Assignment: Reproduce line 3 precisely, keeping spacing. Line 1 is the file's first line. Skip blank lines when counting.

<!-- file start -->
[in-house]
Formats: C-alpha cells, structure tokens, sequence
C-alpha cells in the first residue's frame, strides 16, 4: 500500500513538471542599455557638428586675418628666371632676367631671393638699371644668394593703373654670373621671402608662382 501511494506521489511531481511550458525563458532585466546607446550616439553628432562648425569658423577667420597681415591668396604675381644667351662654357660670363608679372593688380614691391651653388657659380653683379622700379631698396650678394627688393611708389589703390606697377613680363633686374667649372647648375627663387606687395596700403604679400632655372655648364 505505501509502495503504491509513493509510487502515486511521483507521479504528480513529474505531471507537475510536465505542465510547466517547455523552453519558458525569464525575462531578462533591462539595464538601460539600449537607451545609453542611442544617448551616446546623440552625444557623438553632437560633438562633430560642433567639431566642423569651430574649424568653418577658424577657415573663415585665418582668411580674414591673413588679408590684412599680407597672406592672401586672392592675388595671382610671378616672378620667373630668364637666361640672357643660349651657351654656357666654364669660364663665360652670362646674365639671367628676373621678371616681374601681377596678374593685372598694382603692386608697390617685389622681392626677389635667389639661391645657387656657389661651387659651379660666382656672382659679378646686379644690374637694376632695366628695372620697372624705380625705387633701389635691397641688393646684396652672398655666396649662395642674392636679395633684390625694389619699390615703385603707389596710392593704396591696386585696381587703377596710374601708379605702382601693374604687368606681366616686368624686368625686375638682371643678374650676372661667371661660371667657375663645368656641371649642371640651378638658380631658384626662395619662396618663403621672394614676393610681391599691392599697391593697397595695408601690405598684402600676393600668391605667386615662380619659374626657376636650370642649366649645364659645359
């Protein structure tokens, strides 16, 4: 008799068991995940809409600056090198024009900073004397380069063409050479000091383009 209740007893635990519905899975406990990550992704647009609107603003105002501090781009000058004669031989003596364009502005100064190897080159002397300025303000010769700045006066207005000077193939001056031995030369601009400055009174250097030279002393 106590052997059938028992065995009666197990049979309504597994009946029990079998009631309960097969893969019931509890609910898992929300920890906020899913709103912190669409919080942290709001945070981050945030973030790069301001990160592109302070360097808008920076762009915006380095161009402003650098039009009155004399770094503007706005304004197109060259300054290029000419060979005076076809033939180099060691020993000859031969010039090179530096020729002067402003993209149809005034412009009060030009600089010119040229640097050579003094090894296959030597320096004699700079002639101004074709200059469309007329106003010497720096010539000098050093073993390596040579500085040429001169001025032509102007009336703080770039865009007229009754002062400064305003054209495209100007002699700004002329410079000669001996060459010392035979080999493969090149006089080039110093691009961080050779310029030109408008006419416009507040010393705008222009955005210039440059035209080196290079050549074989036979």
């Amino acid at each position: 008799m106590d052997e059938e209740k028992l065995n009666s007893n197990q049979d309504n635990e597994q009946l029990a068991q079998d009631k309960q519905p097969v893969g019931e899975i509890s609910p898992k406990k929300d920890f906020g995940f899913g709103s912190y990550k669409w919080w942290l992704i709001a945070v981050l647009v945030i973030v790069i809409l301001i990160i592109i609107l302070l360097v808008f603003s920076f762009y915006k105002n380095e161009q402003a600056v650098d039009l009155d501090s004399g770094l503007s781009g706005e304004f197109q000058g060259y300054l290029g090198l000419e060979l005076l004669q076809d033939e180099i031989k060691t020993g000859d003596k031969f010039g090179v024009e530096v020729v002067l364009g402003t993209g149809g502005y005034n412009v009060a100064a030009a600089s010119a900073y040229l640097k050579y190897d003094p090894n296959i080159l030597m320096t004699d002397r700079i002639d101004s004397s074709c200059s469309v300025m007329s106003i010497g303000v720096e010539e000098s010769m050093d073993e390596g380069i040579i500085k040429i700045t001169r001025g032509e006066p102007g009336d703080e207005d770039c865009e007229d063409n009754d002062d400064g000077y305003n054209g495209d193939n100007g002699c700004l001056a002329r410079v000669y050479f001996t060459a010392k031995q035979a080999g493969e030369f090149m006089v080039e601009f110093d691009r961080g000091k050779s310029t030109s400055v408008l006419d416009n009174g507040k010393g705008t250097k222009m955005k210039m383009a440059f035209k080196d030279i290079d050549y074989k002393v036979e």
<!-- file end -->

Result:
C-alpha cells in the first residue's frame, strides 16, 4: 500500500513538471542599455557638428586675418628666371632676367631671393638699371644668394593703373654670373621671402608662382 501511494506521489511531481511550458525563458532585466546607446550616439553628432562648425569658423577667420597681415591668396604675381644667351662654357660670363608679372593688380614691391651653388657659380653683379622700379631698396650678394627688393611708389589703390606697377613680363633686374667649372647648375627663387606687395596700403604679400632655372655648364 505505501509502495503504491509513493509510487502515486511521483507521479504528480513529474505531471507537475510536465505542465510547466517547455523552453519558458525569464525575462531578462533591462539595464538601460539600449537607451545609453542611442544617448551616446546623440552625444557623438553632437560633438562633430560642433567639431566642423569651430574649424568653418577658424577657415573663415585665418582668411580674414591673413588679408590684412599680407597672406592672401586672392592675388595671382610671378616672378620667373630668364637666361640672357643660349651657351654656357666654364669660364663665360652670362646674365639671367628676373621678371616681374601681377596678374593685372598694382603692386608697390617685389622681392626677389635667389639661391645657387656657389661651387659651379660666382656672382659679378646686379644690374637694376632695366628695372620697372624705380625705387633701389635691397641688393646684396652672398655666396649662395642674392636679395633684390625694389619699390615703385603707389596710392593704396591696386585696381587703377596710374601708379605702382601693374604687368606681366616686368624686368625686375638682371643678374650676372661667371661660371667657375663645368656641371649642371640651378638658380631658384626662395619662396618663403621672394614676393610681391599691392599697391593697397595695408601690405598684402600676393600668391605667386615662380619659374626657376636650370642649366649645364659645359